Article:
SV against Men

Unrecognized Victims: Sexual Violence Against Men in Conflict Settings Under International Law


Lewis, Dustin A. 2009. “Unrecognized Victims: Sexual Violence against Men in Conflict Settings under International Law.” Wisconsin International Law Journal 27: 1–50.

Author: Dustin A. Lewis


This article casts light on the international law aspects of a largely unrecognized occurrence in armed conflict: sexual violence against men. The article discusses causes and consequences of such violence, and assesses pertinent aspects of international law. The article argues that, to reduce and prevent sexual violence against men in conflict settings, international law should be interpreted, applied, and enforced in ways that delegitimize the prejudicial and discriminatory conceptions of gender, sex, and (homo)sexuality that often fuel such violence in the first place. Toward this aim, the article highlights why it is necessary to use a definition of sexual violence that encompasses, among other things, violence targeting an individual's imputed, perceived, or actual sexuality. In addition, the article provides a prosecution roadmap, sketching the conventional and jurisprudential standards for sexual violence to be prosecuted as a constituent element of genocide, crimes against humanity, and war crimes. The article concludes by suggesting two additional ways to enhance protection: treaty drafters should explicitly recognize men as a class of victims, and a postulated jus cogens norm should be expanded to include all forms of sexual violence against men, women, and children.

Topics: Armed Conflict, Gender, Men, Boys, Genocide, International Law, Justice, Crimes against Humanity, War Crimes, Sexual Violence, SV against Men, Sexuality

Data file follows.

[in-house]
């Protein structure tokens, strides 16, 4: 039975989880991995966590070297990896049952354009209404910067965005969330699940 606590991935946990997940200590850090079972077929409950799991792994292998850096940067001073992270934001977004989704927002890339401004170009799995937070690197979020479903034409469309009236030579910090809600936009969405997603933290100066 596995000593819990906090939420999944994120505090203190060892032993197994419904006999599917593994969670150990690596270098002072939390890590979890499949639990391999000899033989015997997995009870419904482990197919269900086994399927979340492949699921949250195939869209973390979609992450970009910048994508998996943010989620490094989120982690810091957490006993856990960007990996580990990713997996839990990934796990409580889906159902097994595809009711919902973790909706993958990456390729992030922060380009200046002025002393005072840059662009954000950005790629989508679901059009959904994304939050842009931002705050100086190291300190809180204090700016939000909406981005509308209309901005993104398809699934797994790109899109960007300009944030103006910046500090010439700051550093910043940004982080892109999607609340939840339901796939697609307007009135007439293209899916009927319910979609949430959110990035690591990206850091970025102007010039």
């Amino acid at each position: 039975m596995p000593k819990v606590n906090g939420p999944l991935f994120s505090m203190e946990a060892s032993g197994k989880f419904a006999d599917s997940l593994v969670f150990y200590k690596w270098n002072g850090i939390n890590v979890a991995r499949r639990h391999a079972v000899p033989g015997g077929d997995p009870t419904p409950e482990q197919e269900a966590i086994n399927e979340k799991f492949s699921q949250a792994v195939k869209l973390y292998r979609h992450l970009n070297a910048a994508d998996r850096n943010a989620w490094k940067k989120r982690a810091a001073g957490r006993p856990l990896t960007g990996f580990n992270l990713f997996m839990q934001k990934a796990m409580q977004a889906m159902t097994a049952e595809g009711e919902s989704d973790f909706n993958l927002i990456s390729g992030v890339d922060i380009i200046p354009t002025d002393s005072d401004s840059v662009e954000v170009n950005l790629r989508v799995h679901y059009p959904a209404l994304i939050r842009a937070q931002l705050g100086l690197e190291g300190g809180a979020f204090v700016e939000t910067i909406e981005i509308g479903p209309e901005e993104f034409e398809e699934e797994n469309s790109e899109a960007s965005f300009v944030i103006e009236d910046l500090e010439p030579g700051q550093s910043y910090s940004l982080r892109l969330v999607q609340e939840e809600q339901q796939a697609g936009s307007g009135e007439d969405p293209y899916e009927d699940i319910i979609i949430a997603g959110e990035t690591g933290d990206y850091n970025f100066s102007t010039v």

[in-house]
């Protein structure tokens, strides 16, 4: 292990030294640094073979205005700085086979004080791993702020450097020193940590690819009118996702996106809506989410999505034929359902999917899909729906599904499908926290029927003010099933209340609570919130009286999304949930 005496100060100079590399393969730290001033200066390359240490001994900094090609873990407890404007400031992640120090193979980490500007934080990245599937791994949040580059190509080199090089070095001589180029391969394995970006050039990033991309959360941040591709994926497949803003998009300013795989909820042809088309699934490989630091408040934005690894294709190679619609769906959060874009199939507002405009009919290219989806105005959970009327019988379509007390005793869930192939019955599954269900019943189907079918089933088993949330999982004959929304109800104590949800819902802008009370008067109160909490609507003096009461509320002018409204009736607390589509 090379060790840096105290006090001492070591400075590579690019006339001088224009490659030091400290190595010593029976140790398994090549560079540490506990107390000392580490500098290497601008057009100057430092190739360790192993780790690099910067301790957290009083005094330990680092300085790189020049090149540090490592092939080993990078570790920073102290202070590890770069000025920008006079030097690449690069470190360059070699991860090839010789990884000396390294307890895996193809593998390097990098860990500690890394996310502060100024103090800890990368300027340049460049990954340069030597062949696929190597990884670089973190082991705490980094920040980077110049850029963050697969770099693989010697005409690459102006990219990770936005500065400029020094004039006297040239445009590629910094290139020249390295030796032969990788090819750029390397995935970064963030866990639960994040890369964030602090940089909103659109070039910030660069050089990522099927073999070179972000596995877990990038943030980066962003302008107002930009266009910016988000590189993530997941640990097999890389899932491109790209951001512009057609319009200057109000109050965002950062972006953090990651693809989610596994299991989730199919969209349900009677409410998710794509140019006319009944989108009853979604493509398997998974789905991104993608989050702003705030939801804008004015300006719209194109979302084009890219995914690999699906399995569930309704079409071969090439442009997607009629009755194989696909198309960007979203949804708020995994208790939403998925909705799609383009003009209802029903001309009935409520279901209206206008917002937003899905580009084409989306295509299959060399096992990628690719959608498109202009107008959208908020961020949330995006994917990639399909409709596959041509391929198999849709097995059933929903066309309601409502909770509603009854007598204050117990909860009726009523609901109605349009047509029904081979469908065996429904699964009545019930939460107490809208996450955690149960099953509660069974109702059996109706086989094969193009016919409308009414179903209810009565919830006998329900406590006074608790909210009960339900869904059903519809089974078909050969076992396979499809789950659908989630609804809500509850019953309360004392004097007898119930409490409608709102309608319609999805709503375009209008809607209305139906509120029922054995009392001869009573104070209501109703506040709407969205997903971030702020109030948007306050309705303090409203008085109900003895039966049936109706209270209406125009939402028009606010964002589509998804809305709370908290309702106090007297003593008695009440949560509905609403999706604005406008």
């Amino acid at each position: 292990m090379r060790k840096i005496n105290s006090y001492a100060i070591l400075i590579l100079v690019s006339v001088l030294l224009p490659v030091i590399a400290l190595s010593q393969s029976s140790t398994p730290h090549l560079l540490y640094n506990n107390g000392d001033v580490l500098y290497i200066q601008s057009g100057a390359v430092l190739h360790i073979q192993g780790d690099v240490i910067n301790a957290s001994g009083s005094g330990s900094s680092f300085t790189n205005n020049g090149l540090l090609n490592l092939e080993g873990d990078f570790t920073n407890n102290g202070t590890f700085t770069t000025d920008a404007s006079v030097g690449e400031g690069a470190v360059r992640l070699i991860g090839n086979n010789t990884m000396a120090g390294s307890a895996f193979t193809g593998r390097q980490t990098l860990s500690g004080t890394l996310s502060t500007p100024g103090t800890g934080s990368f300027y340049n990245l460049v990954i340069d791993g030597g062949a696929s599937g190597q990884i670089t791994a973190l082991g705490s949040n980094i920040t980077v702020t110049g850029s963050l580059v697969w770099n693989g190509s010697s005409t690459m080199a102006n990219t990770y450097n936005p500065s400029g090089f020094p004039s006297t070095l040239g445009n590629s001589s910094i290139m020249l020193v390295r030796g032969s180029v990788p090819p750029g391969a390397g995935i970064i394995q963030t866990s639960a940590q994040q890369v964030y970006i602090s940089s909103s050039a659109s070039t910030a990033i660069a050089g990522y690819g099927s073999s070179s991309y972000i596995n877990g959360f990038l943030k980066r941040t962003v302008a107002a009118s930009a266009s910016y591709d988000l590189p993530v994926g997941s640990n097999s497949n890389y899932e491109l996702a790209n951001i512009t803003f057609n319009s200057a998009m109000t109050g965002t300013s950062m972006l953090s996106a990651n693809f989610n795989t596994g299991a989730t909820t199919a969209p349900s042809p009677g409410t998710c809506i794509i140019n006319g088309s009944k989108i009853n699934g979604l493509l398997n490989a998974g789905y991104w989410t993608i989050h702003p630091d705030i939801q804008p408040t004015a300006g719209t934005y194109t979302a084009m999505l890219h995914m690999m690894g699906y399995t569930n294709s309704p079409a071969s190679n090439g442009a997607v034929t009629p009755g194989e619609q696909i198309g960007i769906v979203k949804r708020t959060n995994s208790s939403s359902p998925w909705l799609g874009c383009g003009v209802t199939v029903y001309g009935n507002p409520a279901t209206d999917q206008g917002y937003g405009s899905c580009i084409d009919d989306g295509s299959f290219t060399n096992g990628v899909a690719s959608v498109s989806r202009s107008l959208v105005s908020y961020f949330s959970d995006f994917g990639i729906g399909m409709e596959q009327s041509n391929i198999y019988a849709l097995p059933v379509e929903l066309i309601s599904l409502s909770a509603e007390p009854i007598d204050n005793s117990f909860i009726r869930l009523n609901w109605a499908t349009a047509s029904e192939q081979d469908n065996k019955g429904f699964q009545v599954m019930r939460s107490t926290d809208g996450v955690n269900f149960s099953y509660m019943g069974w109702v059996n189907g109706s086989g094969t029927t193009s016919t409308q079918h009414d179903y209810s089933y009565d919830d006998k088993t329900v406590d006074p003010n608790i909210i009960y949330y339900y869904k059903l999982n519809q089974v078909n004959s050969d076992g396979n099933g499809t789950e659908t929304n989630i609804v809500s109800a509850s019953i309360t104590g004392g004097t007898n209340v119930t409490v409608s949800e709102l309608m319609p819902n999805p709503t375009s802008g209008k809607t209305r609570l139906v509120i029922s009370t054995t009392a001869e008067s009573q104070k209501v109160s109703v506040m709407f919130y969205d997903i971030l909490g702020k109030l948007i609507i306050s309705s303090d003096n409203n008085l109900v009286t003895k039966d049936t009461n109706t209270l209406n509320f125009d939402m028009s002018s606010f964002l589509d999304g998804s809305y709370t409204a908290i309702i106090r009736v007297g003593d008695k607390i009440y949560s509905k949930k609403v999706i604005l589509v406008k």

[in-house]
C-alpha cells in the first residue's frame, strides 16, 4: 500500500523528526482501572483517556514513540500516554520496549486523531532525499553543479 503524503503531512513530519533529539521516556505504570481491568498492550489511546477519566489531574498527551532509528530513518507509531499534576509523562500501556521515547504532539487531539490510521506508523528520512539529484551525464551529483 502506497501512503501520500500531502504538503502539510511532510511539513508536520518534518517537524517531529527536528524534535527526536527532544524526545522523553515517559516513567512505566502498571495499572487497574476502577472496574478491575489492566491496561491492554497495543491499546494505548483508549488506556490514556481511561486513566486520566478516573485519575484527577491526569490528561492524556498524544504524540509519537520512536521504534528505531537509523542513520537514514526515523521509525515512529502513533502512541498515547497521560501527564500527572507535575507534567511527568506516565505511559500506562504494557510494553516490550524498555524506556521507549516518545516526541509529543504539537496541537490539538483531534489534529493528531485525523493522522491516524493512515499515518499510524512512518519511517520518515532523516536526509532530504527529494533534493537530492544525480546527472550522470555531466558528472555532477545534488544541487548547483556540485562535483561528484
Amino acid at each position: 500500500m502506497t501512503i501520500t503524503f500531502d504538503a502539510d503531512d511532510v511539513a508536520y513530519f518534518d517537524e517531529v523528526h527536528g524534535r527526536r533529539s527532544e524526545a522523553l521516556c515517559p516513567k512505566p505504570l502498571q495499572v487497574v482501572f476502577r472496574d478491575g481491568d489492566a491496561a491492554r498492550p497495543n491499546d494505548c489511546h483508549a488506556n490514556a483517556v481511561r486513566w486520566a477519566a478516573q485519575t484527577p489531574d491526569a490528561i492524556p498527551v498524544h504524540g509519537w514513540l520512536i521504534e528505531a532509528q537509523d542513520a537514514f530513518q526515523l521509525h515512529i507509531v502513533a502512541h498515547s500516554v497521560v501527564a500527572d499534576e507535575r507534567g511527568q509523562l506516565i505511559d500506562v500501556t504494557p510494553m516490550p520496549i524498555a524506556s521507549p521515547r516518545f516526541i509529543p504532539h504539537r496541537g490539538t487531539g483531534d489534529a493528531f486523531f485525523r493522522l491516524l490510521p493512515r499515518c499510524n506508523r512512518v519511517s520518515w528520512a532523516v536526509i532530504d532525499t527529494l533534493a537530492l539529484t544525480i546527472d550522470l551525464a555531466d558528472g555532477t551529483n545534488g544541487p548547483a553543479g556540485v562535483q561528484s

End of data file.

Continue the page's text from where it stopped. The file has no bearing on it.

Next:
Year: 2009

Straight as a Rule: Heteronormativity, Gendercide, and the Noncombatant Male


Jones, Adam. 2006. “Straight as a Rule: Heteronormativity, Gendercide, and the Noncombatant Male.” Men and Masculinities 8 (4): 451–69. doi:10.1177/1097184X04268797.

Author: Adam Jones


This article is an extension of the author's research into the vulnerability of noncombatant "battle-age" males in situations of war and genocide. It explores the role of heteronormativity–defined as culturally hegemonic heterosexuality–in shaping the victimization experiences of male noncombatants. An introductory section addresses definitional issues and frames the discussion in terms of the study of gendercide, or gender-selective mass killing. The link among noncombatant status, imputed violations of heteronormativity, and gendercide is then explored. A separate section considers the phenomenon of sexual violence against males in wartime and asks whether feminist theories of "genocidal rape" can usefully be deployed to assist understanding of this little studied phenomenon. The conclusion cites some remaining conceptual and conventional obstacles to research on male noncombatants, and suggests avenues for further investigation. (Sage Journals)



"One of the most intriguing elements of male-on-male rape and sexual violence is the gendered positioning of rapist and victim: the way in which victims are feminized while rapists are confirmed in their heterosexual, hegemonic masculinity." (459)

"The question is, Can sexual violence against noncombatant men also serve a genocidal purpose? I think it can. First, it must be noted that the rape of males in the context of war and genocide far less frequently involves actual intercourse between assailant and assailed. More common is one of two patterns: (1) forced rape of one “subordinate” male (especially an imprisoned one) by another; or (2) severe sexual torture, up to and including castration (sometimes also committed by one subordinate male against another on the command of a prison guard; reports of both variants surfaced in the Bosnian war-crimes trials)." (461)

"First, the coercion of one’s fellows to inflict the violence is a special feature of sexual violence against males and can be predicted to erode group cohesion in something of the same way that rapes and impregnations of subordinate-group women are expected to do. The ‘feminization’ of male victims certainly threatens the masculine group cohesion that is essential for military action. And, finally, the element of sexual torture and genital damage that figures so strongly in accounts of male rape and sexual violence in conflict situations can be seen as a counterpart to the forced impregnation and cultural humiliation of female victims." (461)